adviser Stephen J. Hadley, a longtime Cheney associate -- began pushing
to include the Atta claim in Powell's appearance before the U.N.
Security Council a week after the State of the Union speech. Powell's
presentation was aimed at convincing the world of Iraq's ties to
terrorists and its pursuit of chemical, biological and nuclear weapons.
On Jan. 25, with a stack of notebooks at his side, color-coded
with the sources for the information, Libby laid out the potential case
against Iraq to a packed White House situation room. "We read [their
proposal to include Atta] and some of us said, 'Wow! Here we go again,'
" said one official who helped draft the speech. "You write it. You
take it out, and then it comes back again."
Libby described the material as a "Chinese menu," simply the
broadest range of options, according to several administration
officials. "The papers were designed to assist [Powell's] preparation
by organizing a lot of materials so that he could choose the order and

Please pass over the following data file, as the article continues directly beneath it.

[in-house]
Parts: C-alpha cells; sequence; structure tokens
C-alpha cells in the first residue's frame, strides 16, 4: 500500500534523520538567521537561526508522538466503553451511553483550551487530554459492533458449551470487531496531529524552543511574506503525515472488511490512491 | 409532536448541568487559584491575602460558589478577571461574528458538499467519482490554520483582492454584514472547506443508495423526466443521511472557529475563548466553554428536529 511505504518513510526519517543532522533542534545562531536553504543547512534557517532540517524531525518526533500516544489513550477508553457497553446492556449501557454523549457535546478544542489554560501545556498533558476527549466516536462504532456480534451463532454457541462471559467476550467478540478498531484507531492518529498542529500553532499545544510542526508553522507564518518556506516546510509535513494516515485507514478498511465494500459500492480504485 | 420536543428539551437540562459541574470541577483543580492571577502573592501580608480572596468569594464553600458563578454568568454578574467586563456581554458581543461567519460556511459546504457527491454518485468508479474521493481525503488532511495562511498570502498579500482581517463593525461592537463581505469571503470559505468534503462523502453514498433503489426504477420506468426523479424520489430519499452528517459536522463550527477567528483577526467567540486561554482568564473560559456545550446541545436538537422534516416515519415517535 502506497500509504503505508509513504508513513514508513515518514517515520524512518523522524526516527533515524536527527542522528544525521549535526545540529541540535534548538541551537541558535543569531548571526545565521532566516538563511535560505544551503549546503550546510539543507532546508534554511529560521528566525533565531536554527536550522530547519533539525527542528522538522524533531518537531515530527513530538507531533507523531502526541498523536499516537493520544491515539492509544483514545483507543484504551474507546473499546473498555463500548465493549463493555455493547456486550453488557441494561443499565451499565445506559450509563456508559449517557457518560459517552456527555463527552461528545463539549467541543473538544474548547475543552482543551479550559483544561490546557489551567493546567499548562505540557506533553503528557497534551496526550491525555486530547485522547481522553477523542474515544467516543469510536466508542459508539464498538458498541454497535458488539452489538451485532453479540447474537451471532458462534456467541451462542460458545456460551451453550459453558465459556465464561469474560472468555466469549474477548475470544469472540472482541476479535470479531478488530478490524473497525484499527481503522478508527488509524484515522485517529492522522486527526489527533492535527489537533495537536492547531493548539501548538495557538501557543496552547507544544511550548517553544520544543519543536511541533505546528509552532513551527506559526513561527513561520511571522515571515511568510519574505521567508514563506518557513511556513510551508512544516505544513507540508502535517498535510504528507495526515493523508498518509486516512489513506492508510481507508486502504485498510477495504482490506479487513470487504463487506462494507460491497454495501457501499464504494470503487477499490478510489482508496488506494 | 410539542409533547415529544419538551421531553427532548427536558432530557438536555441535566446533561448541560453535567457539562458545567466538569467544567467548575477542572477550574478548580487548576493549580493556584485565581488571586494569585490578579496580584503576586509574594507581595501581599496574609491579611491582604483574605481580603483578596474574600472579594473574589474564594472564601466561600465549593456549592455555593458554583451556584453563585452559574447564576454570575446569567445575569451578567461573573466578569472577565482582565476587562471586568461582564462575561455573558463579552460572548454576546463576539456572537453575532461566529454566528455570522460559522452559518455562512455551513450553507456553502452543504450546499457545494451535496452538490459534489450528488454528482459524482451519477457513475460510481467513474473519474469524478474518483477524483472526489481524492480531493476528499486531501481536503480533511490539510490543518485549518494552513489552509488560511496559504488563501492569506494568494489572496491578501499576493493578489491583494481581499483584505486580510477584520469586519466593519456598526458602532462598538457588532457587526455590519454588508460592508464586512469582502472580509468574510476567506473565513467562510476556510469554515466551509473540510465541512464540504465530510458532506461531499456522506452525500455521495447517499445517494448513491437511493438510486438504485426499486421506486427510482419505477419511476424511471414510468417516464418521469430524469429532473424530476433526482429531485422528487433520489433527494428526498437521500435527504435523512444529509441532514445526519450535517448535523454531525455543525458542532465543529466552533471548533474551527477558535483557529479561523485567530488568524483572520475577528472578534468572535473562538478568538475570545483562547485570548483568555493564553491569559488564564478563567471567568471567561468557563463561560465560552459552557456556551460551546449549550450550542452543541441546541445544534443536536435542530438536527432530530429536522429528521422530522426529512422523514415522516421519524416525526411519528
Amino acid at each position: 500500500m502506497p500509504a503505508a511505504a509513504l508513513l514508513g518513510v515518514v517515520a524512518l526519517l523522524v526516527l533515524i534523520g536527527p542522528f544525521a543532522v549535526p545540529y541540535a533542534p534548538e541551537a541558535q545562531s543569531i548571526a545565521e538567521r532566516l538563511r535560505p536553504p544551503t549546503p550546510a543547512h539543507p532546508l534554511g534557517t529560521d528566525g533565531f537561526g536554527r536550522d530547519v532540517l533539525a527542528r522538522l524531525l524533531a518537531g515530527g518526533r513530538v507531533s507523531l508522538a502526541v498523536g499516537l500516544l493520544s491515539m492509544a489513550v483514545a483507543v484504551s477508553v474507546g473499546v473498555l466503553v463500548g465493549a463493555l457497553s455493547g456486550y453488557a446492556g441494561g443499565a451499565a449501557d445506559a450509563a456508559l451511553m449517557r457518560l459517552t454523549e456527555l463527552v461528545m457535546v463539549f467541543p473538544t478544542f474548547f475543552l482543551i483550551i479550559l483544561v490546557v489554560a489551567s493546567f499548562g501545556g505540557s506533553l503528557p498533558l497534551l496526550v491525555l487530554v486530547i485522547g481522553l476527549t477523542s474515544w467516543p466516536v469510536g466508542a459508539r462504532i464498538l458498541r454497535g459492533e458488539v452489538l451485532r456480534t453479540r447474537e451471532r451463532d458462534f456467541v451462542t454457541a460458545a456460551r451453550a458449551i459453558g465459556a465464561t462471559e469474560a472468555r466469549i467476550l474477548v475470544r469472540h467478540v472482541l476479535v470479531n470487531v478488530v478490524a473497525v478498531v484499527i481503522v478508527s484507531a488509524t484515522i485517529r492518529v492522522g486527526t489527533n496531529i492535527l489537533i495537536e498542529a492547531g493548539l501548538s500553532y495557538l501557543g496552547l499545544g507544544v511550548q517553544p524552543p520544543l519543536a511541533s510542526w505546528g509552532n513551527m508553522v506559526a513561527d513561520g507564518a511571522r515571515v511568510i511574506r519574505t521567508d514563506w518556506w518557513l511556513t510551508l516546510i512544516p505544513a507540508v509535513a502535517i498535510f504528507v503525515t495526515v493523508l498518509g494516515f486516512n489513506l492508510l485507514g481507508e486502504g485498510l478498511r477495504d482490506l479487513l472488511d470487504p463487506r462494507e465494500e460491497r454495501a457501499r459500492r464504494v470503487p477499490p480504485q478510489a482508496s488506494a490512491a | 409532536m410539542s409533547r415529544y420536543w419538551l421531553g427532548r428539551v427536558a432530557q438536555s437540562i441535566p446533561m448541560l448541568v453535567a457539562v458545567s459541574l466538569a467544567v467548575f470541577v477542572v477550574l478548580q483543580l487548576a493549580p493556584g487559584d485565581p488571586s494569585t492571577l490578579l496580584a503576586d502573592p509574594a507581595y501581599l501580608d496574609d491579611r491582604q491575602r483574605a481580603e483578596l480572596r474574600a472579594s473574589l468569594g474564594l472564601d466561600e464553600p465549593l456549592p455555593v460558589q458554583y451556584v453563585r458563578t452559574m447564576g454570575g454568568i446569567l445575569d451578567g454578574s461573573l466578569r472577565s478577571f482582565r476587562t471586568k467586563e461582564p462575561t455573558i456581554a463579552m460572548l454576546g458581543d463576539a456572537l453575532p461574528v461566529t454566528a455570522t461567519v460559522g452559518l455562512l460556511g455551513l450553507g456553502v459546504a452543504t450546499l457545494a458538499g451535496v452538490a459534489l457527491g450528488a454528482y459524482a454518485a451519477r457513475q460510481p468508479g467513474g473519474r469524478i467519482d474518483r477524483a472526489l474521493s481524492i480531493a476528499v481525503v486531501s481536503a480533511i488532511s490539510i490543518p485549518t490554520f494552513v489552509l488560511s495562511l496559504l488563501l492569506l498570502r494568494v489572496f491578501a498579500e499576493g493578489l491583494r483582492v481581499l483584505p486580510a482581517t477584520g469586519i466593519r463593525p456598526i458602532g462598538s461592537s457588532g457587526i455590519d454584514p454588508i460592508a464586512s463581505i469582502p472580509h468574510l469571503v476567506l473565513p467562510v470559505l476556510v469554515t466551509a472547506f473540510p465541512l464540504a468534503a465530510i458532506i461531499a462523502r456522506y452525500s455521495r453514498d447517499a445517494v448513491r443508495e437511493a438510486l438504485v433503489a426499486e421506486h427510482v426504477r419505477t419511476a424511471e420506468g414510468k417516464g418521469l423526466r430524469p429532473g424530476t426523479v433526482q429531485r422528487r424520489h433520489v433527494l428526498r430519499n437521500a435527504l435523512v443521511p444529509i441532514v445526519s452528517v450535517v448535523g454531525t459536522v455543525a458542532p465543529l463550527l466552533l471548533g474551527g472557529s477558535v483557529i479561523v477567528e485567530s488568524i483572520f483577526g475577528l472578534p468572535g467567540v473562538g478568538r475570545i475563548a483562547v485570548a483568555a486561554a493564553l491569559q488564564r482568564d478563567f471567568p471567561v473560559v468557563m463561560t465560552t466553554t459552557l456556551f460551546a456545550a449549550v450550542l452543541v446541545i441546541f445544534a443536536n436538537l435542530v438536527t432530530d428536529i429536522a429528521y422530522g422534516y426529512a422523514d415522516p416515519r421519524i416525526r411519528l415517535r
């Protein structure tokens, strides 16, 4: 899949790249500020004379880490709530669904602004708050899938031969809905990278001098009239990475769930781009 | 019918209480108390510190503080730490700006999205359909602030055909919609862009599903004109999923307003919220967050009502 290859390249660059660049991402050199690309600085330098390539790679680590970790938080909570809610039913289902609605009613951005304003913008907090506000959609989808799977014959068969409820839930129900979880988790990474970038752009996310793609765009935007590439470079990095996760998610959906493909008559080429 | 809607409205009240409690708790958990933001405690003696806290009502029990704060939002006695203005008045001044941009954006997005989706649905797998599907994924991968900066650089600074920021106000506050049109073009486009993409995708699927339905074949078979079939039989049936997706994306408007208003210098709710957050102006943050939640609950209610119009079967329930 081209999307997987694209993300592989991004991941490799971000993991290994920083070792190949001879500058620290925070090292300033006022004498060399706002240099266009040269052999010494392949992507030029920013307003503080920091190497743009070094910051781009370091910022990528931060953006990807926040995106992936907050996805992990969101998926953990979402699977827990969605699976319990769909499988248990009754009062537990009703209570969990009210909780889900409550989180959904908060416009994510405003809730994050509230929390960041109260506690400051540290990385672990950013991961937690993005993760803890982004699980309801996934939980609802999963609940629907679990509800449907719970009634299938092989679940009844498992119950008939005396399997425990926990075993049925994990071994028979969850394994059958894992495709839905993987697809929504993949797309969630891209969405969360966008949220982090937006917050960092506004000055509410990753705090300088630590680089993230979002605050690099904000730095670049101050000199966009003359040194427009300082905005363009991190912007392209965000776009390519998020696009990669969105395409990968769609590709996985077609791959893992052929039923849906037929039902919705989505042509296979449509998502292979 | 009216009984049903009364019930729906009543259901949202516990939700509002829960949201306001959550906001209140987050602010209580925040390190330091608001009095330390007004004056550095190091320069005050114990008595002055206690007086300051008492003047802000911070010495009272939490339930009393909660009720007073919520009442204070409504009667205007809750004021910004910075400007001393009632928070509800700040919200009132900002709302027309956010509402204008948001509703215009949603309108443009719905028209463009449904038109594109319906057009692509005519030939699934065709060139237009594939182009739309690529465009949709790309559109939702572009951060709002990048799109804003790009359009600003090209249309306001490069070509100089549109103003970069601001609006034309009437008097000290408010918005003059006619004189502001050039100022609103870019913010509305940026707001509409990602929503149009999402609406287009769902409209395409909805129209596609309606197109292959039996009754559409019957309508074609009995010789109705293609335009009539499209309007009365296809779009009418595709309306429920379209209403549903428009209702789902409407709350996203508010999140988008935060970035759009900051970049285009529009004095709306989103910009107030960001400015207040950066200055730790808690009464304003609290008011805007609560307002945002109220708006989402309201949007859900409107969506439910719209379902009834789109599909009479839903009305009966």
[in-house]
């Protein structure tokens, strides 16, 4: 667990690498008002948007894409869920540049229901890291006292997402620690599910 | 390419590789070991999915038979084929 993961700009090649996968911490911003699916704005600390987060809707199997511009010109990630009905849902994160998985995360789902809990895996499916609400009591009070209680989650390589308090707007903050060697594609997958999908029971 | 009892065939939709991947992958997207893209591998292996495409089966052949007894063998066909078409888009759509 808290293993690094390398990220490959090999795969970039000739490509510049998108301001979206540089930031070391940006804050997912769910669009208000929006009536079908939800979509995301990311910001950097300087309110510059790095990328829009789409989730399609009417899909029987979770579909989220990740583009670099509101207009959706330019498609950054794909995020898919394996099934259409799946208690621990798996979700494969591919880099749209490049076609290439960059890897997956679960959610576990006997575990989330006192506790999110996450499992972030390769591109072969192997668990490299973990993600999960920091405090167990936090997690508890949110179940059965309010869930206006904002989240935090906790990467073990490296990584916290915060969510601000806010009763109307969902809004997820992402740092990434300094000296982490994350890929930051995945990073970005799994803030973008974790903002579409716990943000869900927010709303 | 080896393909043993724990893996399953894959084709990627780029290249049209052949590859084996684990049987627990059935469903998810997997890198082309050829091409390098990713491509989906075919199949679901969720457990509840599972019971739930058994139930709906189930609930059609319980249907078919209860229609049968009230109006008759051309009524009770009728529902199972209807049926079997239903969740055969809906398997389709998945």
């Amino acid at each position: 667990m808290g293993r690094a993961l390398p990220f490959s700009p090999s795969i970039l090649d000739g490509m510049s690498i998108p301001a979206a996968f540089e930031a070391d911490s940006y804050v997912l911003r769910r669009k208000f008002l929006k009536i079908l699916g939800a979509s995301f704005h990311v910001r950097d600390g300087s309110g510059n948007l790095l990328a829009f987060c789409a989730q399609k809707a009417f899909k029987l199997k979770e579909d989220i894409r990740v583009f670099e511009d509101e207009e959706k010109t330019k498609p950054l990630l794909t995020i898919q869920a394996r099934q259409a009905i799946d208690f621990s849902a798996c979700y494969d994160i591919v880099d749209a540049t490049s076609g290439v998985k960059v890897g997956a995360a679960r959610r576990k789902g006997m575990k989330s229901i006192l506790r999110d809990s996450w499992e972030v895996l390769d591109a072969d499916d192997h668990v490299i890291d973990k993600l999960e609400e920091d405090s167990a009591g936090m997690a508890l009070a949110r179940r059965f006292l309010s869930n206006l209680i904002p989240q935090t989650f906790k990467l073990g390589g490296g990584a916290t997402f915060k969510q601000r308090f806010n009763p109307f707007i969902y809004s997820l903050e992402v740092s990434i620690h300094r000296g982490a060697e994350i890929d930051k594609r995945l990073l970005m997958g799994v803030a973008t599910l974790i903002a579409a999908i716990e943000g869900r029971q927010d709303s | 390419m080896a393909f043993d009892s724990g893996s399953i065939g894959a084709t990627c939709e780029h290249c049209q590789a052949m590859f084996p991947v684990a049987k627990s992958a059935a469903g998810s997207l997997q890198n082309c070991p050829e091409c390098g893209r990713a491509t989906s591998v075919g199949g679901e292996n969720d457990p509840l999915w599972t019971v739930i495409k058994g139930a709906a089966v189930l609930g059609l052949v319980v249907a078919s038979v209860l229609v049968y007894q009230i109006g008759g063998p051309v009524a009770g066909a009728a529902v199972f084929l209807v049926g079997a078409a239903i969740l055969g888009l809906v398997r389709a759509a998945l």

evidence he found most compelling, although some of it, in the end,
could not be declassified," said one administration official.
But other officials present said they felt that Libby's
presentation was over the top, that the wording was too aggressive and
most of the material could not be used in a public forum. Much of it,
in fact, unraveled when closely examined by intelligence analysts from
other agencies and, in the end, was largely discarded.
"After one day of hearing screams about who put this together and
what are the sources, we essentially threw it out," one official
Cheney's staff did not entirely give up. Late into the night
before Powell's presentation, Libby called Powell's staff, waiting at
the United Nations in New York, to question why certain material was
not being included in the terrorism section, according to two State
Earlier this month, on his most recent "Meet the Press"
appearance, Cheney once again used Atta to subtly suggest a connection
between Iraq and Sept. 11, 2001.
"With respect to 9/11, of course, we've had the story . . . the
Czechs alleged that Mohamed Atta, the lead attacker, met in Prague with
a senior Iraqi intelligence official five months before the attack, but
we've never been able to develop anymore of that yet, either in terms
of confirming it or discrediting it."
Defense and intelligence officials say al-Ani, who was
apprehended by U.S. forces earlier this year, has denied meeting with
Research editor Margot Williams contributed to this report.
2003 The Washington Post Company